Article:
Center for World Conflict and Peace

Center for World Conflict and Peace

Friday, May 16, 2014

Modi's Foreign Policy

The Indian legislative elections have wrapped up and the results were released Friday. The Bharatiya Janata Party (BJP), led by Narendra Modi, are the big winners. The BJP won a majority of the seats in the lower house of the legislature (the Lok Sabha)—the largest single-party win in 30 years.

At this point, Asia analysts and scholars are now scrambling to figure out what a Modi administration means for international and regional politics and security. This is an important matter. After all, Modi will preside over a rising power—a country that’s the 2nd largest in the world, a top 5 economy and a nuclear power—that sits squarely in a strategically important area. To the east is an increasingly aggressive and dominant China, to the west is the chaotic Af-Pak region, and a considerable portion of the country is surrounded by the commercially important Indian Ocean.

Over the past decade, under the rule of the Indian National Congress Party, India’s foreign and security policy has been fairly lethargic. At the turn of the 21st century, India was talked about in the breath as China, as a likely future great power in international relations. Since that time, China has left India in the dust. Its growth, while still solid, has slowed, especially relative to the Red Panda. Its military power is largely reliant on its nuclear capabilities; otherwise, India is a second rate military power.  And in its foreign policy, overall, India has punched far below its weight in the world.

India has taken a back seat to others. It’s effectively let china, along with the U.S., run East Asia. It’s failed to play a meaningful role in Afghanistan. Relations with Pakistan are still tense and unstable, and the Kashmir question is still far from resolved. India hasn’t taken up leadership in regional or world bodies. Moreover, its foreign policy has been significantly inward-focused. For instance, India has shown concern for important transnational issues like terrorism in very narrow terms, only to the extent that it is impacted by those issues.

A Modi administration will likely seek to change some of this foreign policy stagnation. The running theme coming out of India is that Modi will attempt to open up India further, orienting the country more outward to the rest of the world. As for what specifically we should expect from Modi, below is my quick take on several topics.

1. The economy will be a major focus for Modi. Word is that Modi will aim to promote economic growth via greater foreign trade and investment. This should be no surprise, as he was elected on a platform to help India’s economy rebound from sub-five percent growth. In fact, markets responded very positively to the announcement of Modi’s win, with India’s stock market and the rupee posting big gains.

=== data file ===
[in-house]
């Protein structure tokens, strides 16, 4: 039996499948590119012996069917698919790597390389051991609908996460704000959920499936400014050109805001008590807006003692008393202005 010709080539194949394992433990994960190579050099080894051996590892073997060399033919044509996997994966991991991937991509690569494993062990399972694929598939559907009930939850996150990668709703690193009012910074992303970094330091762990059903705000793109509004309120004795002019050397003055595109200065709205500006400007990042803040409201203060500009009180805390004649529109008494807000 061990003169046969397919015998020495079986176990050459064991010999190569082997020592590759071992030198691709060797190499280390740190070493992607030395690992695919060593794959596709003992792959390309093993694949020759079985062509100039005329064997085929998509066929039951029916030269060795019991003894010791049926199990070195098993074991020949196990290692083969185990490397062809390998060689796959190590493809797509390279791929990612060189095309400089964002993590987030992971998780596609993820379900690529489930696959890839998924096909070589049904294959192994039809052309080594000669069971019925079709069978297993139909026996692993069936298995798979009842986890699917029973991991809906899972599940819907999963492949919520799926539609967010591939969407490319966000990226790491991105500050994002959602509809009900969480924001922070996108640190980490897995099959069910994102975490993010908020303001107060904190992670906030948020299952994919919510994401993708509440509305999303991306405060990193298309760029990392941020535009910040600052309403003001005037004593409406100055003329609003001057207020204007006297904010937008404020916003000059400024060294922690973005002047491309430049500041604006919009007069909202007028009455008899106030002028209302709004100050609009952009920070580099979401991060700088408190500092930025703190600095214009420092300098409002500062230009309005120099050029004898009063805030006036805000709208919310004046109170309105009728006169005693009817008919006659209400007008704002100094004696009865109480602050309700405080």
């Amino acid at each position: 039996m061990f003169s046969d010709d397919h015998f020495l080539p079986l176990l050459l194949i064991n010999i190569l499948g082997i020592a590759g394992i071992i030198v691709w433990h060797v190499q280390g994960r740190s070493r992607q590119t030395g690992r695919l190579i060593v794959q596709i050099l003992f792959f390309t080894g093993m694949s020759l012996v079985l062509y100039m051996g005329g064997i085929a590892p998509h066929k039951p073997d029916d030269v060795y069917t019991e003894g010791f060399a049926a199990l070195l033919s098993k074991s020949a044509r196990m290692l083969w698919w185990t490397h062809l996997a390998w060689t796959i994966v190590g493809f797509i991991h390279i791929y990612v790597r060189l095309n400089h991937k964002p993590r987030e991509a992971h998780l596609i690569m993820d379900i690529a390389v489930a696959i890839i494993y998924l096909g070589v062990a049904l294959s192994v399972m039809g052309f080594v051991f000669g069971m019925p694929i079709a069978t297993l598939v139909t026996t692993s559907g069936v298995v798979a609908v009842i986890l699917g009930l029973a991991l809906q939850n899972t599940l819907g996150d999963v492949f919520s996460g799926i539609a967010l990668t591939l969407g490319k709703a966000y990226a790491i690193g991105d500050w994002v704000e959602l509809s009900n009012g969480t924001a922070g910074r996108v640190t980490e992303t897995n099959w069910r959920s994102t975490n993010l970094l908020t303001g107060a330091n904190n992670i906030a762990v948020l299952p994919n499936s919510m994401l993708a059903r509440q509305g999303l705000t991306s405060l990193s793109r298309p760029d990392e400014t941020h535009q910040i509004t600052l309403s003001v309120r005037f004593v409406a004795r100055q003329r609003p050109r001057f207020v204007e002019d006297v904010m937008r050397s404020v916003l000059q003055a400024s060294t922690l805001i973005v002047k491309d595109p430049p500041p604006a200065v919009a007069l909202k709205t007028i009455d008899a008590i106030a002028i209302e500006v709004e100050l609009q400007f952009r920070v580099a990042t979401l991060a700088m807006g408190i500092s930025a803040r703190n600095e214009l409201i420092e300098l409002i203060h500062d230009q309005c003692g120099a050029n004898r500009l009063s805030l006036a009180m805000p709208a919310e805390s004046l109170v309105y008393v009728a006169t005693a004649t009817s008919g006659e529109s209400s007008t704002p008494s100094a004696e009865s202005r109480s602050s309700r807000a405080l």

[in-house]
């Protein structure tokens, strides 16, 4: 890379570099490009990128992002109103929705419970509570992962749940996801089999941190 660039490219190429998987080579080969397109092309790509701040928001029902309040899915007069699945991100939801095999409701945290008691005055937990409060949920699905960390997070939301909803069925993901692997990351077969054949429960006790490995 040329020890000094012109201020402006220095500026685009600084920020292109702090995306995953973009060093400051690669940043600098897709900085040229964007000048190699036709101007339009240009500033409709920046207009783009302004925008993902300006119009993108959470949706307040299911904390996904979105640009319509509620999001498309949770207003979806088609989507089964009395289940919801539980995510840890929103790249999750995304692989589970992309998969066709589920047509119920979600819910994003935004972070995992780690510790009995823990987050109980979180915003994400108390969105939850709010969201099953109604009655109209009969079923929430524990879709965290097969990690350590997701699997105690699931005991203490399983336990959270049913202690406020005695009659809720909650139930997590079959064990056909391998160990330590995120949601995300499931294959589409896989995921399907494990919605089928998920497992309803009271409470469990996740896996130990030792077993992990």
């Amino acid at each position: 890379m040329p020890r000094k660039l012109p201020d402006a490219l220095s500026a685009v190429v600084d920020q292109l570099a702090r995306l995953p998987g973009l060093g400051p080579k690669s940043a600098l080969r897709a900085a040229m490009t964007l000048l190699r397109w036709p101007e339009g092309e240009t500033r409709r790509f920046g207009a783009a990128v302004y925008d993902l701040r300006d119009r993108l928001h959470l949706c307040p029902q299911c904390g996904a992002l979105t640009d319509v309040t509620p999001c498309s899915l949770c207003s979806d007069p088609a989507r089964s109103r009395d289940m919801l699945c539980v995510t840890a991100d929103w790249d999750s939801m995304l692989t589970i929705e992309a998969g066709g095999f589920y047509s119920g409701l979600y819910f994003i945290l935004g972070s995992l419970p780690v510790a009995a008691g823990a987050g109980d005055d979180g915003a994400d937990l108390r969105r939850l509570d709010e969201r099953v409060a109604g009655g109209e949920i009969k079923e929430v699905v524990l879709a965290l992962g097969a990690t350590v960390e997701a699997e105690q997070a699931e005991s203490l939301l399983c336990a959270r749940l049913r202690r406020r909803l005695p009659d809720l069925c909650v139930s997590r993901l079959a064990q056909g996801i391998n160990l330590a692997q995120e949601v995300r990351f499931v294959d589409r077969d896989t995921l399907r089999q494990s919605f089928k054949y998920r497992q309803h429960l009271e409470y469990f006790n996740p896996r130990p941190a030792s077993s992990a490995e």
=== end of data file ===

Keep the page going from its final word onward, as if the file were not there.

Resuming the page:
2. A country that’s as large and diverse as India will necessarily lean on decentralized politics and policymaking. But it also seems Indian leaders think that this is a key way to stimulate national development. Modi wants to take this a step further. He is a big believer in the idea that states are the laboratories of economic experimentation. It’s one of the reasons, supporters will say, Modi was so successful in Gujarat: he took the bull by the horns and implemented an array of fairly popular and effective policies. Many anticipate his importing this so-called “Gujarat model” to national politics by giving them greater economic freedom and flexibility.

He also plans empower state governments in the formulation and execution of national foreign policy. In particular, according to Sudha Ramachandran, Modi has argued:
states that have special links with other countries, whether due to shared borders, historical links, or cultural commonalities should be consulted in framing policies and crafting strategies with that country. He has spoken of India’s 30 states as partners in his government’s execution of foreign policy and of wanting to entrust them with “the task of forging beneficial foreign relations with at least 30 corresponding partner countries.” 
 3. Japan will become even more central to India’s Look East policy. Already, it’s an important part of of indian foreign policy, as India searches for regional partners who might be willing to balance against China. But in the case of Modi, Japan might hold special meaning. After all, he cultivated years of good ties to Japan while in office in Guajart. Additionally, as Ramachandran claims, “Not only is it a rich non-Western country in Asia, and thus more acceptable to the BJP’s thinking, but Japanese Prime Minister Shinzo Abe’s own nationalistic and militaristic policies will strike a chord with Modi."